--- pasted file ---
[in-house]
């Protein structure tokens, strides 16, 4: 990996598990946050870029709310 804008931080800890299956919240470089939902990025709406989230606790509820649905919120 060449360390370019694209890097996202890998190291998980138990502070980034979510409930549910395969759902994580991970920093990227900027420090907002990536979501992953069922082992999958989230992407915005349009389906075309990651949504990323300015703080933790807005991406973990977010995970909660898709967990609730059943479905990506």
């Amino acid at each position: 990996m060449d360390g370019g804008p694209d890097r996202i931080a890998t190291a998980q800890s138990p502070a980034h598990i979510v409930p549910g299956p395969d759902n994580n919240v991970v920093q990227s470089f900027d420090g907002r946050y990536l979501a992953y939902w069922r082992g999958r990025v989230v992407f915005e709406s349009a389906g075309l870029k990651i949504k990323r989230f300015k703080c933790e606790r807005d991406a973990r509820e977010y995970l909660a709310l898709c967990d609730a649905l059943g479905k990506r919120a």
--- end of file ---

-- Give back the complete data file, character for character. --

[in-house]
């Protein structure tokens, strides 16, 4: 990996598990946050870029709310 804008931080800890299956919240470089939902990025709406989230606790509820649905919120 060449360390370019694209890097996202890998190291998980138990502070980034979510409930549910395969759902994580991970920093990227900027420090907002990536979501992953069922082992999958989230992407915005349009389906075309990651949504990323300015703080933790807005991406973990977010995970909660898709967990609730059943479905990506």
């Amino acid at each position: 990996m060449d360390g370019g804008p694209d890097r996202i931080a890998t190291a998980q800890s138990p502070a980034h598990i979510v409930p549910g299956p395969d759902n994580n919240v991970v920093q990227s470089f900027d420090g907002r946050y990536l979501a992953y939902w069922r082992g999958r990025v989230v992407f915005e709406s349009a389906g075309l870029k990651i949504k990323r989230f300015k703080c933790e606790r807005d991406a973990r509820e977010y995970l909660a709310l898709c967990d609730a649905l059943g479905k990506r919120a």